1st Morris Minor Built
Although Sir Alec Issigonis is perhaps better known for his design of the Mini, he was more proud of his earlier creation, the Morris Minor.
Issigonis, of Greek descent, was born in 1906 in Smyrna, but his grandfather had gained British citizenship because of his service to a railway project and so Alec was born British.
After the family was forced to flee Turkey in 1922 Alec and his mother settled in London . Alec studied at Battersea Polytechnic, famously failing his mathematics exams three times. He indulged in some motor racing in the 1930s, and moved into the motor industry, first with Humber, then in 1936 with Morris .
During World War II he worked on various military projects for Morris, but he also began work on a project code-named Mosquito (after the fighter-bomber of the same name), whose aim was to make a small and cheap two-seater car when peace returned. In 1942 he supervised the production of the first scale model. Three years later a full size version, still static, was made, its form not too far removed from the later production version.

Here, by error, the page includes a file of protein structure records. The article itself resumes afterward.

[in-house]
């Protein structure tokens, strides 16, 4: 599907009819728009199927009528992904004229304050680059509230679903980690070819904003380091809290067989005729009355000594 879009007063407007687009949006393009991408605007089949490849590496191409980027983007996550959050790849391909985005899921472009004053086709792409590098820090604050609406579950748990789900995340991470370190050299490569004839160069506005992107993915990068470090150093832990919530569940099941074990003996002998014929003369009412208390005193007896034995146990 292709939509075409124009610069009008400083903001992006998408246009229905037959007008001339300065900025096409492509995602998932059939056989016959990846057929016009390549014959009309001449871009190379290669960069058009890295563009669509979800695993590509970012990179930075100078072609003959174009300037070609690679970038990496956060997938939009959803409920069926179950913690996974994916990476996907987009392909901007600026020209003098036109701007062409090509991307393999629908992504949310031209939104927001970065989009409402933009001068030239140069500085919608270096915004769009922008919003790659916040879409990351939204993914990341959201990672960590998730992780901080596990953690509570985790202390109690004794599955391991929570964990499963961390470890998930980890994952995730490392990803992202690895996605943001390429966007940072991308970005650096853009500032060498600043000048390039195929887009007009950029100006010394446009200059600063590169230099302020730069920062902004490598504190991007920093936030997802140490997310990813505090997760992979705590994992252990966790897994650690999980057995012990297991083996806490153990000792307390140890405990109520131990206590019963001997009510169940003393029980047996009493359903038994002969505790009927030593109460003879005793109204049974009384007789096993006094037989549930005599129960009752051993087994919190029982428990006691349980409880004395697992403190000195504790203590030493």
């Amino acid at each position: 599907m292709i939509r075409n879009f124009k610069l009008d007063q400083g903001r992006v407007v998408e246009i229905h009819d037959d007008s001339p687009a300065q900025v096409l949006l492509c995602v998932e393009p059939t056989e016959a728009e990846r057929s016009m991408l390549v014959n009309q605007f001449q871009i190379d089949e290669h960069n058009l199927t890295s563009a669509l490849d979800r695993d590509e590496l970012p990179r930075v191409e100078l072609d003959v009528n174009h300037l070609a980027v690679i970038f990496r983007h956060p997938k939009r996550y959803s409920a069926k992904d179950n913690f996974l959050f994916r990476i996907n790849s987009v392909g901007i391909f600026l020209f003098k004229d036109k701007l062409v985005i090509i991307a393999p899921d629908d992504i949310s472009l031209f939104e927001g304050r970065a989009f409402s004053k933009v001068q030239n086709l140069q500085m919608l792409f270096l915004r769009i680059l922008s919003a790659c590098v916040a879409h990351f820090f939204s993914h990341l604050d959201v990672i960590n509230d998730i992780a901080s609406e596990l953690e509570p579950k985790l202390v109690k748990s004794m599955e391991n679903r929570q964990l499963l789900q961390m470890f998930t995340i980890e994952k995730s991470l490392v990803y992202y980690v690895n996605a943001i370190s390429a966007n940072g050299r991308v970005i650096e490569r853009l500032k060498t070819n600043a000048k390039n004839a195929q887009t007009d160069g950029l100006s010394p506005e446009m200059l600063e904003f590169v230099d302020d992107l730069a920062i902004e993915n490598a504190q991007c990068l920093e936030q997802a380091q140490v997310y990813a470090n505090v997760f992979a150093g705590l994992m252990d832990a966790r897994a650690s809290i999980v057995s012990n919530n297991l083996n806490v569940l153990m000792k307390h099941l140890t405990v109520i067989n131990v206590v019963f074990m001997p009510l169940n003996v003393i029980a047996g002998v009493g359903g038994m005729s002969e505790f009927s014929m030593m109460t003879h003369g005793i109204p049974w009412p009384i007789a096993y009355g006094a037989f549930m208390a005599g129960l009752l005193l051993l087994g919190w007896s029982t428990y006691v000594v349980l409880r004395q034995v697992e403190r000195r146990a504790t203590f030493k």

The chief engineer at Morris, A.V. Oak, treated Issigonis as his protégé, giving him remarkable freedom to design the vehicle from the ground up, rather than having to work within a restrictive committee structure.
The Morris Minor was shown to the world at the first post-war Motor Show, on 20 September 1948 at Earl’s Court . Even Lord Nuffield , owner of the company, loathed it at first sight, calling it a “poached egg”. When it went on sale on October 12 1948 reviews were mixed, and it was not an overnight success.
The Moggy, however, was relatively spacious and comfortable, and had been given beautifully engineered steering and suspension by Issigonis that made driving it easy. With a price that made it attainable for the working man the car worked its way into the national affection.
The car was developed over the years, and many different versions were sold: the Morris Traveller, a shooting brake of sorts; commercial vehicles including pick-ups and vans; and a convertible.
By the time it went out of production in 1971 some 1.6 million of the jelly-mould cars had been sold, and there are still plenty on the road, lovingly cared for by enthusiasts
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